Objectives and Policies in Council Planning Documents

Policy statements and plans prepared under the RMA must contain objectives and policies. Whilst regional plans normally provide the focus for biodiversity objectives and policies they should also be formed within district plans and, in so doing, must give effect to regional policies and objectives, providing more local detail as necessary. Objectives and policies should be precise and measurable so that their effectiveness can be monitored (as is required by s35(2) of the Act). Objectives also need to be appropriately and sufficiently specific, providing a framework within which precise policies (and rules) can be formed.

In forming objectives and policies, councils should identify what needs to occur in order to maintain and enhance biodiversity.

To assist in preparing biodiversity objectives and policies (and in order to thus inform methods) identification of the following would be useful:


  • actual outcomes of current policy and importantly the gaps in policy and comparison with what is wanted to be achieved
  • extent and condition of the indigenous biodiversity remaining within the region or district
  • actual and potential threats and other issues affecting that biodiversity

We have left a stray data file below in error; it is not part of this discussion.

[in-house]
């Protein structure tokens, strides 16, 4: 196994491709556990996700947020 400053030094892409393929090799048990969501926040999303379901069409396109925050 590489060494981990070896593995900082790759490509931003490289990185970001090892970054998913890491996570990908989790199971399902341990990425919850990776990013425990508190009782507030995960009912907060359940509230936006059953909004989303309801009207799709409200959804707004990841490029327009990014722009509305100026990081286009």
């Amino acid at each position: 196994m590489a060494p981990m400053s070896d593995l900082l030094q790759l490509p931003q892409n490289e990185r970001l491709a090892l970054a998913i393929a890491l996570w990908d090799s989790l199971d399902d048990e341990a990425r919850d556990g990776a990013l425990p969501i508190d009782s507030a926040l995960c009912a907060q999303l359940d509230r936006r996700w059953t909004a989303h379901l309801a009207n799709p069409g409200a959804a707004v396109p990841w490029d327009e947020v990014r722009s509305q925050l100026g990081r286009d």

• opportunities for preventing biodiversity loss and promoting its recovery where it has been damaged
  • likely future patterns in land use and other economic activity, and how these patterns and activity may affect biodiversity values within the life cycle of the policy
  • national policies and other guidance about national priorities
  • underlying level of community understanding and support for indigenous biodiversity.


When preparing biodiversity policies and plans in order to help secure better implementation outcomes, the following should be considered:


  • developing plans in consultation with the consents staff to help ensure the provisions can be effectively implemented
  • preparing a plan implementation strategy
  • ‘field-testing’ policies (eg, trial application of significance criteria on actual sites using independent assessors)
  • developing guidelines and training for consents and enforcement staff
  • developing a formal checklist for planners to help them identify matters that need to be addressed for different types of applications and in different environments
  • developing consent condition templates designed to address different types of habitat and activity
  • forming or joining regional (and district) biodiversity forums to share information and ideas.


The analysis should be sufficiently detailed and comprehensive, to both provide a sound basis for the policy and methods and clearly guide subsequent decision making.

A simple set of biodiversity objectives could be developed based on the following broad principles: